and Design Decisions

I spent some time recently polishing the old “Amazon price feed” project, and gave it its own domain: ( was, naturally, taken). Basically what it does is take an Amazon product (by its page URL or ASIN code) and returns an RSS feed of its price. This lets users keep a watch on the price, getting updated whenever it changes.

Always liked 37signals‘ Design Decisions posts, so here are a few I made with Prixfeed, mostly to keep it simple and minimum-effort as possible (BTW, where it says “RSS Reader” I refer to the software reading the RSS feed, not the person using that software):

  • One URL:<Amazon ASIN or product URL> returns the RSS feed.
    (Or, with URI Templates:{ASIN} ) without params will display a form where the user can enter an Amazon ASIN code or product URL, which then directs to the its RSS feed.

  • No cron jobs: Prixfeed simply checks a product’s price whenever the above URL is called (naturally, some caching is needed here to guard from buggy/malicious clients overloading it). This means data refresh is timed and triggered by the RSS readers, removing the need to build a backend update system or keep track of what data needs to be – ie, which products are currently monitored. Which leads to:
  • No database: so no need to keep track of who’s tracking which product, but with a non-RSS system (eg. email alerts) you’d still have to store prices in order to guarantee you’re only sending out a message when the price has changed. RSS, though, has a guid element which lets an RSS reader determine whether an item was read before. By making that GUID a function of the price, Prixfeed makes sure the RSS readers will display only new prices as new items.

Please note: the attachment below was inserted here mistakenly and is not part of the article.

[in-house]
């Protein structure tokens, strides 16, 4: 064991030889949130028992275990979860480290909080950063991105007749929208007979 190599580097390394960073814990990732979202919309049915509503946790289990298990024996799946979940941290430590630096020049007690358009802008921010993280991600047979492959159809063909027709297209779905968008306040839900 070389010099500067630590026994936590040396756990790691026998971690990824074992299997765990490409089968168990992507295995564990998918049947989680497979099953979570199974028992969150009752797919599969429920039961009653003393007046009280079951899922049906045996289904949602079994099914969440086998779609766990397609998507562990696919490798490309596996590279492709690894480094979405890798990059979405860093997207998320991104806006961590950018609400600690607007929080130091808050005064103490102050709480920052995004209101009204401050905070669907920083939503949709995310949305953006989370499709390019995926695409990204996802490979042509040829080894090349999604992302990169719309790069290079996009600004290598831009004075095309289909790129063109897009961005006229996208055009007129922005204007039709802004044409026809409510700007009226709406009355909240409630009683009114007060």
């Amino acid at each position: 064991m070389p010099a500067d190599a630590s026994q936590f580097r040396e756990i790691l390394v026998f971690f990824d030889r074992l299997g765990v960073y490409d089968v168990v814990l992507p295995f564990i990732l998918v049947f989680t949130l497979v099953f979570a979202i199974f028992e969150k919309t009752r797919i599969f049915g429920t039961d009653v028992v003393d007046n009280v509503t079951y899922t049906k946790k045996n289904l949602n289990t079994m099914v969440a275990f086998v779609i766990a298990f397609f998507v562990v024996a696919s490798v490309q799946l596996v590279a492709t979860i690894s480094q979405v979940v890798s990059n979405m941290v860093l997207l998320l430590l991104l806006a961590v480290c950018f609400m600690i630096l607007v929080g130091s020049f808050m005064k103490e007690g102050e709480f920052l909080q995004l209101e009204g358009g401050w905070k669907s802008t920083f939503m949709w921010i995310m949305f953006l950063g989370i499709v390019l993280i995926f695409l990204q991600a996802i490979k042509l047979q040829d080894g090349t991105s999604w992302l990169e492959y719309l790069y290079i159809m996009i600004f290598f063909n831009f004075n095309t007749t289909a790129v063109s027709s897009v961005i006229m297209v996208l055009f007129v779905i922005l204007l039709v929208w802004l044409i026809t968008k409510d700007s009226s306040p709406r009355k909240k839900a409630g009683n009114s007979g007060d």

• Machine readable: it’s easy to programatically create a Prixfeed URL request for an item price, but I wanted to make the response machine-parseable as well, while keeping it human-readable. One way would be to have a URL param that will return an XML response, but I like the minimalism of a single URL so I decided to use a Microformat-like approach. The response’s description element contains HTML which includes attributes like id="price" etc that allow automatic parsing of the content (more details here).
  • Small output: each message contains the text “The Amazon price for <item> is now $x” and a purchase link. I like minimum friction products – there should be some proportion between the value you’re getting from something and the investment it requires you to put in, both when entering information and reading it. Since the value here is less than life-changing, I figured I better keep the time investment minimal as well.

That’s it then – once again I manage to write a blog post with more lines than the code its about! Go on and RSS thy Amazon purchases!

3 thoughts on “ and Design Decisions

  1. Pingback: Prixfeed Earns Its Keep (Almost) « plaintext

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